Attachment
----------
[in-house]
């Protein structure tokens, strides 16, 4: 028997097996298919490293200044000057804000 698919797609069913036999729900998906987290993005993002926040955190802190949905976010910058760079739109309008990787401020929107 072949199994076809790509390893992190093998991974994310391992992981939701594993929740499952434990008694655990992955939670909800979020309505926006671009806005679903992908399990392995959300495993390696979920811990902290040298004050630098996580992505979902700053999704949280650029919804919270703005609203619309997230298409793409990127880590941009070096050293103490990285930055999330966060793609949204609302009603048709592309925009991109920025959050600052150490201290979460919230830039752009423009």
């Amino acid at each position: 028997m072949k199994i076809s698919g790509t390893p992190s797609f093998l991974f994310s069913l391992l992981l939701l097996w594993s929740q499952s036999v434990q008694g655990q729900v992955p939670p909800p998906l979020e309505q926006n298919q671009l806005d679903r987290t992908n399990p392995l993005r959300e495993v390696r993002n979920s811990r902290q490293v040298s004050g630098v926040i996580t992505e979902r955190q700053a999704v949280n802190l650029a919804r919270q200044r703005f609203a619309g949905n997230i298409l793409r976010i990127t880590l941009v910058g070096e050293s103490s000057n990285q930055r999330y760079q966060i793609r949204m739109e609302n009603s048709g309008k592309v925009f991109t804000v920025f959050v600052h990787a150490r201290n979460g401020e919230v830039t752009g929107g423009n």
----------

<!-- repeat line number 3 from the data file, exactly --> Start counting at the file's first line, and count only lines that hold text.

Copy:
């Amino acid at each position: 028997m072949k199994i076809s698919g790509t390893p992190s797609f093998l991974f994310s069913l391992l992981l939701l097996w594993s929740q499952s036999v434990q008694g655990q729900v992955p939670p909800p998906l979020e309505q926006n298919q671009l806005d679903r987290t992908n399990p392995l993005r959300e495993v390696r993002n979920s811990r902290q490293v040298s004050g630098v926040i996580t992505e979902r955190q700053a999704v949280n802190l650029a919804r919270q200044r703005f609203a619309g949905n997230i298409l793409r976010i990127t880590l941009v910058g070096e050293s103490s000057n990285q930055r999330y760079q966060i793609r949204m739109e609302n009603s048709g309008k592309v925009f991109t804000v920025f959050v600052h990787a150490r201290n979460g401020e919230v830039t752009g929107g423009n």